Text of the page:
EyeNet Magazine



   
 
Morning Rounds
A Case of Double Trouble
By Timothy M. Boyce and Alex W. Cohen, MD, PhD
Edited by Steven J. Gedde, MD
 
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(PDF 229 KB)

When Mary Blaire* first consulted her optometrist, she complained of blurry vision and a sensation of pressure in both eyes and reported that the symptoms had bothered her for one to two months. The optometrist noted that the 49-year-old’s corneas were “swollen” and placed her on 5 percent sodium chloride ointment and artificial tears. After six weeks of this treatment, there was no appreciable improvement, so Ms. Blaire was referred to our service.

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We Get a Look 

When we saw Ms. Blaire, her best-corrected visual acuity (BCVA) was 20/250 in the right eye and 20/200 in the left. There were no relative afferent pupillary defects, and the intraocular pressure (IOP) was 11 mmHg in the right eye and 9 mmHg in the left. The slit-lamp examination revealed bilateral corneal edema with 3+ Descemet folds without the presence of guttae or other endothelial changes (Figs. 1A and 1B). The rest of the anterior and posterior segment exam was unremarkable.

Ms. Blaire had obvious choreiform movements, and her medical history was extensive. In 2008, she told us, she had a stroke that led to a hyperkinetic movement disorder, and she was taking medication to control her symptoms. She also had a history of anxiety, arthritis, asthma, chronic obstructive pulmonary disease, depression, hypertension, migraines, and seizures. As a result, she was taking a long list of medications, including acetaminophen/butalbital, acetaminophen/hydrocodone, albuterol, amantadine, amlodipine, aspirin, citalopram, clonazepam, cyclobenzaprine, docusate, fluticasone/salmeterol, hydrochlorothiazide, lisinopril, montelukast, omeprazole, rosuvastatin, tiotropium bromide, and topiramate.

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What's Your Diagnosis?
July 2013 Morning Rounds
PRESENTATION. (1A, 1B) The patient’s right and left eyes, with stromal edema and folds in Descemet membrane.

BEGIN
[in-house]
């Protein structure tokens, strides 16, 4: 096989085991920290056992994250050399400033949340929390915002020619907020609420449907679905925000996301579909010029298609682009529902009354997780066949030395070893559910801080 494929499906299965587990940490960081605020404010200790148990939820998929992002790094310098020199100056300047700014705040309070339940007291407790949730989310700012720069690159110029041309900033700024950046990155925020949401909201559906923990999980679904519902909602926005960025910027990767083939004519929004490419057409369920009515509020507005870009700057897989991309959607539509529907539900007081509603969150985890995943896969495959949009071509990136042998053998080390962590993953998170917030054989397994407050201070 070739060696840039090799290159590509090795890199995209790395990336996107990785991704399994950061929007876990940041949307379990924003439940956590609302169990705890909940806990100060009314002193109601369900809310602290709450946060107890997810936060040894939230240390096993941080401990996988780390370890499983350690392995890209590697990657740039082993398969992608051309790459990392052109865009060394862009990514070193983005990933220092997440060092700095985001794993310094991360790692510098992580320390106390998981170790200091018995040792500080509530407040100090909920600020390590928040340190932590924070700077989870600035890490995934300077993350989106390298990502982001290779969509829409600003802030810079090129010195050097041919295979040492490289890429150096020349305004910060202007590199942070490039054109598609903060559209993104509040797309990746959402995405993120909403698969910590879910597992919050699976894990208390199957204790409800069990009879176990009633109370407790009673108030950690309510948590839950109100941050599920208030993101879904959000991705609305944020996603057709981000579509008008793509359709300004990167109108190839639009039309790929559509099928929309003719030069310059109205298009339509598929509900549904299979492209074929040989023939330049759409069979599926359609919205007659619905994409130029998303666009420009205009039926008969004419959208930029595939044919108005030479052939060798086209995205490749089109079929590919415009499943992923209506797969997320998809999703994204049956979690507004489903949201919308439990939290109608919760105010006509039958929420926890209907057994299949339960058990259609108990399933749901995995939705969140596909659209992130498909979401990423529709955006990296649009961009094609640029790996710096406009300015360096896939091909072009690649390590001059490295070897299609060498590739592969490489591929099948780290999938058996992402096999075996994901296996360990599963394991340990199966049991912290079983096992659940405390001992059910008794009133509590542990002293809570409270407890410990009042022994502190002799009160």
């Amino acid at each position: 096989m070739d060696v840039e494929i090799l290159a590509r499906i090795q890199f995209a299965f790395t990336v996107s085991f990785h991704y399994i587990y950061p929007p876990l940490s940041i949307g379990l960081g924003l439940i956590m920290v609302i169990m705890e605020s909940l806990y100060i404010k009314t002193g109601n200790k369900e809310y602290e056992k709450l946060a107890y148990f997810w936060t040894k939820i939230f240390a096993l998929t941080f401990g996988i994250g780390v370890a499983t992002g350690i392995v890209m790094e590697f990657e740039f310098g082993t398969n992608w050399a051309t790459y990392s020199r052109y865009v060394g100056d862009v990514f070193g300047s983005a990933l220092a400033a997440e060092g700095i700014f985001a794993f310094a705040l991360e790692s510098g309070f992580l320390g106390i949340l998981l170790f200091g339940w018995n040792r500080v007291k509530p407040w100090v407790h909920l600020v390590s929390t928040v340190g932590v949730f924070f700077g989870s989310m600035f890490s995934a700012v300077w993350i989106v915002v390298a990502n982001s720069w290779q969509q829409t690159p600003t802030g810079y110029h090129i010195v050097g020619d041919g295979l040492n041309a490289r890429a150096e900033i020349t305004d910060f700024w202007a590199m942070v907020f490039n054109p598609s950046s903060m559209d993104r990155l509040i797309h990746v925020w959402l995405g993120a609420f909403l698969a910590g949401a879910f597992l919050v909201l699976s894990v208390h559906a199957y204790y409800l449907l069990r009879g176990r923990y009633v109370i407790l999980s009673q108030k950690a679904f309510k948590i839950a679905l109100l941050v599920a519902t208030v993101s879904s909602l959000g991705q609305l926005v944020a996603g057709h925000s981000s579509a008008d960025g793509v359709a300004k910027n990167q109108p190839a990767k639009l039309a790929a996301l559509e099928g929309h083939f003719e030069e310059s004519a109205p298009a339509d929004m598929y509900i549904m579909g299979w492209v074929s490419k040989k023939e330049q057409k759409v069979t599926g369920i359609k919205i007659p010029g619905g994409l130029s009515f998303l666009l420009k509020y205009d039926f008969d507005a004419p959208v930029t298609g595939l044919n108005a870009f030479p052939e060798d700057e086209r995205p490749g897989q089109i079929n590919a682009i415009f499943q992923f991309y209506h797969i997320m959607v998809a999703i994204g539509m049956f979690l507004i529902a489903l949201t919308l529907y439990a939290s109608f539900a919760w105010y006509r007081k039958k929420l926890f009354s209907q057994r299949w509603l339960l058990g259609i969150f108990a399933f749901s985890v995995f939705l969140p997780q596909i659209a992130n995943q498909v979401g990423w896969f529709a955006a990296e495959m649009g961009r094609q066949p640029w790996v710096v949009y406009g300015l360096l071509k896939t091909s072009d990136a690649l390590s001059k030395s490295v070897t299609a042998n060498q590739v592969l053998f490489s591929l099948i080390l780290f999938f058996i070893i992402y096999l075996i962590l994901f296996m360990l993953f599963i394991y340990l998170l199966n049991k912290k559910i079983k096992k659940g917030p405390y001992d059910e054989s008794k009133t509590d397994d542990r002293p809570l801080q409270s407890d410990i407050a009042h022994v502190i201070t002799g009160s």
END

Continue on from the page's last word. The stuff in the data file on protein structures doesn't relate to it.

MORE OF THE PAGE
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Differential Diagnosis

Given the findings of our exam, we considered the following entities:

Fuchs endothelial dystrophy. This is a common cause of bilateral corneal edema. It is an autosomal dominant disease that is marked by the progressive loss of corneal endothelial cells and the development of guttae. Early Fuchs dystrophy may be asymptomatic, but with endothelial decompensation it can present with decreased vision and pain from bilateral corneal edema. Examination will reveal guttae and folds or wrinkles in Descemet membrane. In later stages of the disease, subepithelial fibrosis and painful bullae may occur. Patients will notice a progressive decrease in vision that does not correct with refraction. Fuchs dystrophy is a common indication for corneal transplantation.

Congenital hereditary endothelial dystrophy. CHED is a rare inherited corneal dystrophy that presents with bilateral corneal opacification at birth or in the first decade of life.

Iridocorneal endothelial syndrome. ICE syndrome is a unilateral disease in which the corneal endothelium takes on the histopathologic features of corneal epithelium. The disease, which progresses slowly, typically presents in middle-aged women and may be associated with prior infection with herpes simplex virus (HSV) or Epstein-Barr virus. Over time, the cornea may begin to become edematous.

HSV endotheliitis. This is thought to be an immune-mediated reaction to viral antigen deposited in or around the corneal endothelial cells during a prior infection. Patients can present with three forms of endotheliitis: disciform, diffuse, or linear. Disciform endotheliitis generally has a round distribution of keratic precipitates, microcystic edema, and stromal edema. Diffuse endotheliitis presents with diffuse keratic precipitates, microcystic edema, and stromal edema. Linear endotheliitis presents with a line of keratic precipitates that originates close to the limbus and advances centrally. Between the keratic precipitates and the limbus, stromal and microcystic edema develops. In addition, patients may experience pain, photophobia, injection, and decreased vision. HSV-related endothelial disease is usually a unilateral condition.

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July 2013 Morning Rounds
Problem Solved. (2A, 2B) These slit-lamp images, taken at the last follow-up visit, show resolution of the edema in each eye.

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Dead Ends and a New Suspect

These initial suspects were ruled out. To begin with, Ms. Blaire’s corneas did not have guttae; as a result, we ruled out Fuchs dystrophy.

With regard to CHED, our patient’s age (49) made this diagnosis improbable. We also felt that ICE syndrome was unlikely, given that Ms. Blaire had bilateral disease and normal-looking endothelium.

Finally, with regard to HSV endotheliitis, Ms. Blaire had bilateral symmetric corneal edema without pain or photophobia. In addition, she did not have a history of ocular or oral-labial herpes.

At this point, we turned our attention to Ms. Blaire’s long list of medications. Several substances have been found to cause toxic injury to the corneal endothelium, resulting in edema. Amantadine, which is used to treat movement disorders, has been reported to cause corneal edema in some patients, and we considered this the likeliest suspect. (Other medications that cause corneal edema are chlorhexidine and benzalkonium chloride; the latter is a common preservative in eyedrops.) Ms. Blaire had started treatment with amantadine about three years before the onset of her blurred vision.